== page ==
Where else are you going to catch Margaret Atwood, Carol Burnett, Lemony Snicket, and Susan Feniger tag-teaming stages across a grassy college quad? The Los Angeles Times Festival of Books is right around the corner, and to help guide your way through the largest public literary event in North America, we asked participating local author and Library Foundation Board Member Attica Locke for her tips on how-to-book-festival like a pro.
Attica Locke at ALOUD last year. Photo by Gary Leonard.
What sets apart the L.A. Times Festival of Books from other book fairs?
Locke: Besides Korean tacos and yoga pants, the L.A. Times Book Festival is the best thing ever to happen to L.A. It’s so incredibly comprehensive with an entire stage in Spanish, with music, cooking, and children’s events—it’s the most creative book festival around.
How have you participated with the festival over the years? And what are you doing there this year?
Locke: This is my fourth time being a panelist. I’m usually involved in the crime writing conversations, which draw very diverse crowds. This year, I’m on the “Crime Fiction: What We Can’t Tell You,” panel on Saturday at 12:30 p.m. But it always turns into a family event for me, so my husband and daughter come and we go around and explore.
What panels, readings, or events are you especially looking forward to this year?
Locke: On Saturday, I’m really looking forward to the Lemony Snicket and Jon Klassen event. I’ve heard Lemony Snicket speak before and I’ve never heard an artist quite like him—he’s so entertaining. I want to pop in to the YA stage because as an author I’m interested in writing Young Adult fiction, and some of the greatest Young Adult fiction writers in the country will all be in L.A. on the YA stage. I want to hit the fiction panel on the “Social Novel” with Rachel Kushner, Jonathan Lethem, and Marisa Silver in conversation with David Ulin, the L.A. Times’ book editor—that’s going to be insane! I’m also curious about the “Hollywood Tales” history panel.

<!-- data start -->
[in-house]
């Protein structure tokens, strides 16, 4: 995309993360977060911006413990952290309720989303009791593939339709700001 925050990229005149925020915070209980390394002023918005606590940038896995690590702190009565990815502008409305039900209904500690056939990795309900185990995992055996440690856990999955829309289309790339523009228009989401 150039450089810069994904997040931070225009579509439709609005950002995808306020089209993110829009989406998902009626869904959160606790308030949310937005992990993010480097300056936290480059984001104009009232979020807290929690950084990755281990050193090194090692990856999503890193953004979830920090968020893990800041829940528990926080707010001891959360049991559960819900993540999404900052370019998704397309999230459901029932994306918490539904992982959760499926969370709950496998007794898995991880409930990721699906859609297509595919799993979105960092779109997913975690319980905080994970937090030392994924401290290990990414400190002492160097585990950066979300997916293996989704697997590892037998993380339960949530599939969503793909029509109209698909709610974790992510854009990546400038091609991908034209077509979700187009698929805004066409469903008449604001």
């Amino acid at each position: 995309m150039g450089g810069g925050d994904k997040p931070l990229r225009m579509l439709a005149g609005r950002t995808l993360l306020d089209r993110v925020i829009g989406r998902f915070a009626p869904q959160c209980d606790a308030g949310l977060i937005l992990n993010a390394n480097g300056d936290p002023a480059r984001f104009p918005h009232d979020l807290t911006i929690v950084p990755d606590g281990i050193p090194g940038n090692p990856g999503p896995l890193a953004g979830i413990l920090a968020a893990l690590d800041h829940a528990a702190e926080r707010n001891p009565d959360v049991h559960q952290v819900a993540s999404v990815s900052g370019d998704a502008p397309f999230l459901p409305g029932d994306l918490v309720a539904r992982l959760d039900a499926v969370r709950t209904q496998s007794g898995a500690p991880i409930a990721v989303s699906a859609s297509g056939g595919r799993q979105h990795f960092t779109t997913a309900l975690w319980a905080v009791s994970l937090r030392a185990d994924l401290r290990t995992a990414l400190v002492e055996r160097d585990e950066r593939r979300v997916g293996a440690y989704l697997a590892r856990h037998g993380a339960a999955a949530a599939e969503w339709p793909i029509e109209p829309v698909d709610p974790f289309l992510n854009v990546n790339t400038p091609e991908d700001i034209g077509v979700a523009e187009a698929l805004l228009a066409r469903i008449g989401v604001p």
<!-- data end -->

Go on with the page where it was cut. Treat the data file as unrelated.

On Sunday, I’m amazed the day starts with the U.S.C. Trojan marching band, so I want get there early for that. Jamaica Kincaid in conversation with L.A. writer Hector Tobar sounds amazing, who is an incredible writer in his own right and he’s talking to one of the world’s most provocative writers—this will be a great featured event. Finally, the “Guns in America” panel is such a timely topic and I’m a big fan of Erwin Chemerinsky, who is an interesting thinker and a dean at the U.C.I. law school.
You’re an expert at this festival… Any tips for attendees?
Locke: Finding an out-of-the-way bathroom—away from the crowds is key. Also, to avoid lines, I think there’s some convenient stores around the U.S.C. campus that sell sandwiches for an easy lunch. Take public transportation—there’s no reason not to take the train to U.S.C. Also, if you plan to buy a lot of books like me, then bring one of those wheely things people take to Farmers Markets so you don’t break your back carrying around your load of books.
The days are jam-packed with events, but what about the evenings? What do the writers do after they leave the U.S.C. campus?
Locke: The L.A. Times Book Prize ceremony on Friday night is a big deal. But people are still talking about last year’s Book Drop Bash! I made so many connections with new people at the Young Literati’s Bash last year, and I’m a co-host of the event this year, which is at the downtown Central Library on Saturday night. It’s so fitting for everyone to gather there to continue the celebrations.